13 Apr Does your real estate contract need an arbitration clause?
Are you stumped by the inclusion of an arbitration clause in a real estate contract? The purpose of the arbitration clause is to have the two parties agree to resolve any disputes that may arise by arbitration as opposed to litigation. The arbitration is handled by a third party such as a private arbitrator or through a dispute resolution service.
The arbitration process involves an informal hearing between the arbitrator, the two parties and their lawyers. The arbitrator can hear testimony and review documents submitted. The parties have already agreed to abide by the arbitrator’s decision, no matter how it turns out. The arbitration clause has some advantages, including these:
- Arbitration requires less paperwork than a lawsuit.
- The process may be less expensive than a court case (depending on the arbitrator’s fees).
- You may have more control over scheduling in the arbitration process vs. a court trial.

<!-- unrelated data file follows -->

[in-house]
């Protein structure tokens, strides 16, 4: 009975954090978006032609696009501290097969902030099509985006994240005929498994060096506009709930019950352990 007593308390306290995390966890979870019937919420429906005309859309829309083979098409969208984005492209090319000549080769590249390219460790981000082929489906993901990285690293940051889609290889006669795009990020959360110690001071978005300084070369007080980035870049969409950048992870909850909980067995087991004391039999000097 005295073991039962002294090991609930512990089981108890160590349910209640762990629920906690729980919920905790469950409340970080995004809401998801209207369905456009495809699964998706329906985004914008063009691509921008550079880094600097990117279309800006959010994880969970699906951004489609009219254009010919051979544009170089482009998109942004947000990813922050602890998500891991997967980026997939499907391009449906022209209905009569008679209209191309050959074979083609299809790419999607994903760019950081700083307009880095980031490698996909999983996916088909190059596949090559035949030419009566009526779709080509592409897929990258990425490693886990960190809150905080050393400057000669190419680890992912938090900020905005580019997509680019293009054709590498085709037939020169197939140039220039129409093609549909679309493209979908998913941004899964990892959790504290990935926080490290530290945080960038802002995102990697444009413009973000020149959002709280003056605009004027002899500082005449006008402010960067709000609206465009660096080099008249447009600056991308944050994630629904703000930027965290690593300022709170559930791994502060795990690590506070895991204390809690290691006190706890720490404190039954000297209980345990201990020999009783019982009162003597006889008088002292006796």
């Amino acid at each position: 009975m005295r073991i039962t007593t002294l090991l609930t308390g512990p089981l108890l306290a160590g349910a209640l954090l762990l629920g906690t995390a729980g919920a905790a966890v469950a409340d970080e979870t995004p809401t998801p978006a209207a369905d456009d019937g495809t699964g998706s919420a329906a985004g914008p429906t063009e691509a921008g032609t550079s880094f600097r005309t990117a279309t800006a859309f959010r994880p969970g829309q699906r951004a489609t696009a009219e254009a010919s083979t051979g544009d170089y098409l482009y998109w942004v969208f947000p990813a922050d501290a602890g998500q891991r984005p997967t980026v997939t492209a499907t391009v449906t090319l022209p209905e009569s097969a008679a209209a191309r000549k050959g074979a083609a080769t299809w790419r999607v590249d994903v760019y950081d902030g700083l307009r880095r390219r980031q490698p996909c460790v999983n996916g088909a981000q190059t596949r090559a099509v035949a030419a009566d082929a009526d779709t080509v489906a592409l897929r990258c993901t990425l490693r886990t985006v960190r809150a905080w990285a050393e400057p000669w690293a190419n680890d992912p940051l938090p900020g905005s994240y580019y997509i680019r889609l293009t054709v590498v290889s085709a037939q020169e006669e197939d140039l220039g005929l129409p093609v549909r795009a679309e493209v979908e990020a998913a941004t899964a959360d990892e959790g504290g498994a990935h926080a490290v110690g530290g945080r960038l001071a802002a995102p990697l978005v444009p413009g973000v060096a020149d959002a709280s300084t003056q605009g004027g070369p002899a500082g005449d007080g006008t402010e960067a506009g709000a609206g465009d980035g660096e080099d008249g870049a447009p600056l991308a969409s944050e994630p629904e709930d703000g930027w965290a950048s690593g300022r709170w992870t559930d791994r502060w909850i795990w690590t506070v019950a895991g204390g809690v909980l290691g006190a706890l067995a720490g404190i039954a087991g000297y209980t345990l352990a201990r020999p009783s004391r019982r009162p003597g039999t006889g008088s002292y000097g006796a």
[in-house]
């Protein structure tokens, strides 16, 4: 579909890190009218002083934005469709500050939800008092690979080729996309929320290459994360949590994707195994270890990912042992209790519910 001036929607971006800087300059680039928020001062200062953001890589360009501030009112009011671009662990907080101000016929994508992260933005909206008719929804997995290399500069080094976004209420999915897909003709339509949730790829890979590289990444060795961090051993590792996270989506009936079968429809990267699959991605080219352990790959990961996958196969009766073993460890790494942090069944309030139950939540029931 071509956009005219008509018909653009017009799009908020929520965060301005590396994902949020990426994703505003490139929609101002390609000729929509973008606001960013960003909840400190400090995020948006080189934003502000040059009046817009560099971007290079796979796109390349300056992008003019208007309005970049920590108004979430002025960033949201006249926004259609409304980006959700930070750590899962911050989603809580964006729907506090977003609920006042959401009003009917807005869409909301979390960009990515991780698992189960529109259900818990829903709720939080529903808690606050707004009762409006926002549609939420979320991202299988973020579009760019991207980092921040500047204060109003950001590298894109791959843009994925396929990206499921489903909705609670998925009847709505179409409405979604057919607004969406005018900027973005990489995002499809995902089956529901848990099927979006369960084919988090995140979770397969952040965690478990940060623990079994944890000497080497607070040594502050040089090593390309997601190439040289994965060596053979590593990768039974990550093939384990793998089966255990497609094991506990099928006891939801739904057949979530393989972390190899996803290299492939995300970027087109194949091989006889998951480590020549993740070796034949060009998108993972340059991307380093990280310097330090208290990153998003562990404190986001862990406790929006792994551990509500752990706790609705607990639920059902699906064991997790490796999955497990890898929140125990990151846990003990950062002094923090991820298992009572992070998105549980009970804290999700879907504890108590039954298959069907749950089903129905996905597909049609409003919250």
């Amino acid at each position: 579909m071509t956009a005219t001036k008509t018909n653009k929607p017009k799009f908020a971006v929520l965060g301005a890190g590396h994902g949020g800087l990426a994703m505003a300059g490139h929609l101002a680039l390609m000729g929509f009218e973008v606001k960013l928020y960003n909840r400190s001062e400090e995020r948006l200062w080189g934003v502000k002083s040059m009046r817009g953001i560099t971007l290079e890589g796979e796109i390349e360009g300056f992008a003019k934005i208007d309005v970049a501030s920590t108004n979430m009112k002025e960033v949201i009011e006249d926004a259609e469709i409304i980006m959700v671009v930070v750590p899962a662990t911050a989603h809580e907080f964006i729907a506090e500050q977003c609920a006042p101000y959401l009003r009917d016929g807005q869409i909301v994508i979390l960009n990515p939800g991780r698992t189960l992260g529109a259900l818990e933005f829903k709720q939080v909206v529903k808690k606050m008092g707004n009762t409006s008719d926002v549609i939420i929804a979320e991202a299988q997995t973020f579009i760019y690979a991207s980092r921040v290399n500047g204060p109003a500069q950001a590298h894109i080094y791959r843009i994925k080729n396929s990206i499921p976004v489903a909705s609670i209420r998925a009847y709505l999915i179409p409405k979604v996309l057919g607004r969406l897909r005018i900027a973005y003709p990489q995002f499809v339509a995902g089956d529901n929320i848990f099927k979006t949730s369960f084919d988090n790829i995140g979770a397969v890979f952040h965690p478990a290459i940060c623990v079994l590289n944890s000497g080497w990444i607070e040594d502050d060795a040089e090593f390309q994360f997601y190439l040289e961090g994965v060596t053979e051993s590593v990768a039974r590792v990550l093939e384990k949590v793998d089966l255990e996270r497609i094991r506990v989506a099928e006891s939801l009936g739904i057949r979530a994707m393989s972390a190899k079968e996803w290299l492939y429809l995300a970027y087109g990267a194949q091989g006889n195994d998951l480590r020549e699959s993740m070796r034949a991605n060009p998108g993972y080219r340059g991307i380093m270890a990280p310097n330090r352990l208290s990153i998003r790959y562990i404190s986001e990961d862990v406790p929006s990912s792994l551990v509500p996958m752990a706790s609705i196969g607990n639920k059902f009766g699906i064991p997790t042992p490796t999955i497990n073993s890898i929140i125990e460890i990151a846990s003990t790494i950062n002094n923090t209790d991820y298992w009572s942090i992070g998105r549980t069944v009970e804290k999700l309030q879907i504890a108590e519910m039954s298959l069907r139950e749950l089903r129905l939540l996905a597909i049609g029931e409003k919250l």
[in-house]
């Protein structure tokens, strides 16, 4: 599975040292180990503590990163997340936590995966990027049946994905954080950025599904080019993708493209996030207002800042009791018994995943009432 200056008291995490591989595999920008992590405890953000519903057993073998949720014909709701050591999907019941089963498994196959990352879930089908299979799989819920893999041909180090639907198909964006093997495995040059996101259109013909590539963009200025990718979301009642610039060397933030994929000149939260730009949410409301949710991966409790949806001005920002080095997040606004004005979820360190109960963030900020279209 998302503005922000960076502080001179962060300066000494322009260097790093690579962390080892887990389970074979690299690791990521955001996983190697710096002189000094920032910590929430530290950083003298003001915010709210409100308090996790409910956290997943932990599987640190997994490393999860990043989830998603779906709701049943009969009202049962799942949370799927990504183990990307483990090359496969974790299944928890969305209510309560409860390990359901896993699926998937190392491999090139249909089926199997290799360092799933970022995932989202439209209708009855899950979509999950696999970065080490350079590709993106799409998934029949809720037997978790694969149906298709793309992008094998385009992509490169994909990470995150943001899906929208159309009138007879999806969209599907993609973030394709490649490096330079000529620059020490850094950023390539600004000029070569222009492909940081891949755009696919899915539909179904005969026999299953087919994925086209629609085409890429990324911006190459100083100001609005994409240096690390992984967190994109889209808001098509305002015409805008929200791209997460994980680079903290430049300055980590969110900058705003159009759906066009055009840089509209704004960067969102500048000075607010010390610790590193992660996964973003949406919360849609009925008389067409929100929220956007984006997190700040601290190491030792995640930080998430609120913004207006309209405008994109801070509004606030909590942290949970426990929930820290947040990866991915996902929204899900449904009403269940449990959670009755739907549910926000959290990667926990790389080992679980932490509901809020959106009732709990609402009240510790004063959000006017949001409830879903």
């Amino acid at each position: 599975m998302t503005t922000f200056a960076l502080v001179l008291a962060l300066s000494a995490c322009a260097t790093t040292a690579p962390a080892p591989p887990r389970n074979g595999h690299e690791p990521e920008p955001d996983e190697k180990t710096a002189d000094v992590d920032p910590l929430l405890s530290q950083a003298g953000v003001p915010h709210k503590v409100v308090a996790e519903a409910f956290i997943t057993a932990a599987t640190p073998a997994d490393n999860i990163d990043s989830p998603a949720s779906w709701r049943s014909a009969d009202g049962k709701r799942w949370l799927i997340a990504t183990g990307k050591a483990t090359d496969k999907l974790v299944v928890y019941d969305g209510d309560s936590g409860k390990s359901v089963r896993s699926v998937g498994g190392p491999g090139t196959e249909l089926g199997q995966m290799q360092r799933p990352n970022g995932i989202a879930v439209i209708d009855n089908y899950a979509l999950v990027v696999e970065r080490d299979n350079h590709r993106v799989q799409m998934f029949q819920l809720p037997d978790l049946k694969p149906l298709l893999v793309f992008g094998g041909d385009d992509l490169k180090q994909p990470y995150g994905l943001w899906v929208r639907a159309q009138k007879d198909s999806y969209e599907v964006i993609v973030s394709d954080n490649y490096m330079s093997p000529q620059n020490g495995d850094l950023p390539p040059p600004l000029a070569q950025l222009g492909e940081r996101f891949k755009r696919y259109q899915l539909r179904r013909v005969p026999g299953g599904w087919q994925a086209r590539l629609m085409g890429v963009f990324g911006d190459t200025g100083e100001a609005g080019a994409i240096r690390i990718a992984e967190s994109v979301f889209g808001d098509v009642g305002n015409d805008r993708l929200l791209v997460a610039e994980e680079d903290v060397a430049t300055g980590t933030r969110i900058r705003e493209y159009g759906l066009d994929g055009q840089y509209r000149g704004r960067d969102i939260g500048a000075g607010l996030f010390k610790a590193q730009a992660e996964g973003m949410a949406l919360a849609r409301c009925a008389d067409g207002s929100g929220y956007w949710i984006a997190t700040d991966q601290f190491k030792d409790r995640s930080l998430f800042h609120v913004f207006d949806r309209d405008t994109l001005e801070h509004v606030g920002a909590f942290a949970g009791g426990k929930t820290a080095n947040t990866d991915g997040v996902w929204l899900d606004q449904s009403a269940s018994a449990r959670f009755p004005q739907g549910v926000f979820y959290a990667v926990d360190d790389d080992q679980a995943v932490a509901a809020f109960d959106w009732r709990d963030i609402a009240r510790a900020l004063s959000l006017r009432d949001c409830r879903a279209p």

A few disadvantages to consider:
- There is no jury and the decision is based solely on the arbitrator’s judgment.
- You do not have the same protection of rights as you would in court.
- You have no right to appeal the decision, as you would in court.
If you do opt to have an arbitration clause in your real estate contract, the clause may or may not include the right of discovery, which would allow you to question the opposing party by deposition or with written questions.
There is no right or wrong answer as to whether you should include an arbitration clause; It will depend on your unique circumstances. It may be a matter of preference. Barsh & Cohen is a full service real estate law firm with over 75 years of experience. We will review your case, present you with all the options and advise you on solutions that will be most beneficial to you.